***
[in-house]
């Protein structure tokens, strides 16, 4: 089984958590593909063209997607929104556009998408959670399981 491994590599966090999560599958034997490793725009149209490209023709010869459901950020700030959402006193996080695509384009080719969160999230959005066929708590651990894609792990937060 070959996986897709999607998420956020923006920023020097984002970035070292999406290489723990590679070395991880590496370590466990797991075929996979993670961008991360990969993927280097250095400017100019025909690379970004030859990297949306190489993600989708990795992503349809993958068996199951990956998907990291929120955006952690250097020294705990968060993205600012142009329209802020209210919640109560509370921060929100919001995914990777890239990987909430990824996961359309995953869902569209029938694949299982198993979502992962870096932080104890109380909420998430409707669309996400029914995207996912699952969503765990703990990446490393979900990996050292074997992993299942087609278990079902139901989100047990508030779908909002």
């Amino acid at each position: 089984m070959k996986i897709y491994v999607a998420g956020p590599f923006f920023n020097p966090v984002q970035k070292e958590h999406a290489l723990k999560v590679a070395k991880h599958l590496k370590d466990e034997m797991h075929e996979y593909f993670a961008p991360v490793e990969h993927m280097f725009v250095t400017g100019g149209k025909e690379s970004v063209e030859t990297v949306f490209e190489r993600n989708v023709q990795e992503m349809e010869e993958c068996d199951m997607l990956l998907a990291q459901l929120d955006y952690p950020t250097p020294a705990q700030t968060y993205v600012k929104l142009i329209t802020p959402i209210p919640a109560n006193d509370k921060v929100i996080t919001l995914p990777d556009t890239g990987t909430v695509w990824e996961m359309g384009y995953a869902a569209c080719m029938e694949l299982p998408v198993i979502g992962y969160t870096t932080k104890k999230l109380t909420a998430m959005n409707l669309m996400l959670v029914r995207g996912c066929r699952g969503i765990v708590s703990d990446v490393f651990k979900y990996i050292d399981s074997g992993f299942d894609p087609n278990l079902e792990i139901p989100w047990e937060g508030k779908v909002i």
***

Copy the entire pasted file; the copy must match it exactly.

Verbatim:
[in-house]
């Protein structure tokens, strides 16, 4: 089984958590593909063209997607929104556009998408959670399981 491994590599966090999560599958034997490793725009149209490209023709010869459901950020700030959402006193996080695509384009080719969160999230959005066929708590651990894609792990937060 070959996986897709999607998420956020923006920023020097984002970035070292999406290489723990590679070395991880590496370590466990797991075929996979993670961008991360990969993927280097250095400017100019025909690379970004030859990297949306190489993600989708990795992503349809993958068996199951990956998907990291929120955006952690250097020294705990968060993205600012142009329209802020209210919640109560509370921060929100919001995914990777890239990987909430990824996961359309995953869902569209029938694949299982198993979502992962870096932080104890109380909420998430409707669309996400029914995207996912699952969503765990703990990446490393979900990996050292074997992993299942087609278990079902139901989100047990508030779908909002």
């Amino acid at each position: 089984m070959k996986i897709y491994v999607a998420g956020p590599f923006f920023n020097p966090v984002q970035k070292e958590h999406a290489l723990k999560v590679a070395k991880h599958l590496k370590d466990e034997m797991h075929e996979y593909f993670a961008p991360v490793e990969h993927m280097f725009v250095t400017g100019g149209k025909e690379s970004v063209e030859t990297v949306f490209e190489r993600n989708v023709q990795e992503m349809e010869e993958c068996d199951m997607l990956l998907a990291q459901l929120d955006y952690p950020t250097p020294a705990q700030t968060y993205v600012k929104l142009i329209t802020p959402i209210p919640a109560n006193d509370k921060v929100i996080t919001l995914p990777d556009t890239g990987t909430v695509w990824e996961m359309g384009y995953a869902a569209c080719m029938e694949l299982p998408v198993i979502g992962y969160t870096t932080k104890k999230l109380t909420a998430m959005n409707l669309m996400l959670v029914r995207g996912c066929r699952g969503i765990v708590s703990d990446v490393f651990k979900y990996i050292d399981s074997g992993f299942d894609p087609n278990l079902e792990i139901p989100w047990e937060g508030k779908v909002i």